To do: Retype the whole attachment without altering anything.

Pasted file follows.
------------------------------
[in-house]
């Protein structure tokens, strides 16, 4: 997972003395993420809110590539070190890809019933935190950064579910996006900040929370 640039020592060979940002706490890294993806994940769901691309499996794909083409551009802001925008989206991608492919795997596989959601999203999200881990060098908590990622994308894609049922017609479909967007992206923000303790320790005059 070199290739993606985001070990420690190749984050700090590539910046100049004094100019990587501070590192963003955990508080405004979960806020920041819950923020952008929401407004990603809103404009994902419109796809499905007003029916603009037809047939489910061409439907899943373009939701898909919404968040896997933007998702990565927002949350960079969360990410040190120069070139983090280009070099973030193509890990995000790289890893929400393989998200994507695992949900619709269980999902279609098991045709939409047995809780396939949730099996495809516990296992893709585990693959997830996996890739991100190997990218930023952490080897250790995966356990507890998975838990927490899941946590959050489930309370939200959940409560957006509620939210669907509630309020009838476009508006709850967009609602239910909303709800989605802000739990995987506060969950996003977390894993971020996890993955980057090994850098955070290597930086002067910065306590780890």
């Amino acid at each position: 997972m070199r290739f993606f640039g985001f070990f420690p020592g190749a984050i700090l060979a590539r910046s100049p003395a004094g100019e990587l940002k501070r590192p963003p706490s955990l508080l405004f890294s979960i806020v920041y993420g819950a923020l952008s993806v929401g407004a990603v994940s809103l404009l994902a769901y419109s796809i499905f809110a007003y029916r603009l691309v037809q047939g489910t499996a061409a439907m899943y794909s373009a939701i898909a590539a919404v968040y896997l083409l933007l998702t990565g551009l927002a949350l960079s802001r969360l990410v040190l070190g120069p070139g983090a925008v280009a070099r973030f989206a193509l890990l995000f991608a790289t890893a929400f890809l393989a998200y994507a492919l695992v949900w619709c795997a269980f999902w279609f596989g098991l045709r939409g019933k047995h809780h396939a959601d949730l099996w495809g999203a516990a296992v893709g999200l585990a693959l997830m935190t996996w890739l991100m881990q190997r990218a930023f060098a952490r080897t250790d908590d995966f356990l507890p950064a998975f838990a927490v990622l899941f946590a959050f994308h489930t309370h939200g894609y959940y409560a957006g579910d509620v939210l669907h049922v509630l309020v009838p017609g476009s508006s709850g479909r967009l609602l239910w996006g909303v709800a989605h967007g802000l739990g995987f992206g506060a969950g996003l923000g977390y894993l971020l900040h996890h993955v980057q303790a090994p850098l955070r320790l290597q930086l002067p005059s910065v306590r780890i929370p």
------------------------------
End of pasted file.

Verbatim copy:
[in-house]
């Protein structure tokens, strides 16, 4: 997972003395993420809110590539070190890809019933935190950064579910996006900040929370 640039020592060979940002706490890294993806994940769901691309499996794909083409551009802001925008989206991608492919795997596989959601999203999200881990060098908590990622994308894609049922017609479909967007992206923000303790320790005059 070199290739993606985001070990420690190749984050700090590539910046100049004094100019990587501070590192963003955990508080405004979960806020920041819950923020952008929401407004990603809103404009994902419109796809499905007003029916603009037809047939489910061409439907899943373009939701898909919404968040896997933007998702990565927002949350960079969360990410040190120069070139983090280009070099973030193509890990995000790289890893929400393989998200994507695992949900619709269980999902279609098991045709939409047995809780396939949730099996495809516990296992893709585990693959997830996996890739991100190997990218930023952490080897250790995966356990507890998975838990927490899941946590959050489930309370939200959940409560957006509620939210669907509630309020009838476009508006709850967009609602239910909303709800989605802000739990995987506060969950996003977390894993971020996890993955980057090994850098955070290597930086002067910065306590780890």
């Amino acid at each position: 997972m070199r290739f993606f640039g985001f070990f420690p020592g190749a984050i700090l060979a590539r910046s100049p003395a004094g100019e990587l940002k501070r590192p963003p706490s955990l508080l405004f890294s979960i806020v920041y993420g819950a923020l952008s993806v929401g407004a990603v994940s809103l404009l994902a769901y419109s796809i499905f809110a007003y029916r603009l691309v037809q047939g489910t499996a061409a439907m899943y794909s373009a939701i898909a590539a919404v968040y896997l083409l933007l998702t990565g551009l927002a949350l960079s802001r969360l990410v040190l070190g120069p070139g983090a925008v280009a070099r973030f989206a193509l890990l995000f991608a790289t890893a929400f890809l393989a998200y994507a492919l695992v949900w619709c795997a269980f999902w279609f596989g098991l045709r939409g019933k047995h809780h396939a959601d949730l099996w495809g999203a516990a296992v893709g999200l585990a693959l997830m935190t996996w890739l991100m881990q190997r990218a930023f060098a952490r080897t250790d908590d995966f356990l507890p950064a998975f838990a927490v990622l899941f946590a959050f994308h489930t309370h939200g894609y959940y409560a957006g579910d509620v939210l669907h049922v509630l309020v009838p017609g476009s508006s709850g479909r967009l609602l239910w996006g909303v709800a989605h967007g802000l739990g995987f992206g506060a969950g996003l923000g977390y894993l971020l900040h996890h993955v980057q303790a090994p850098l955070r320790l290597q930086l002067p005059s910065v306590r780890i929370p």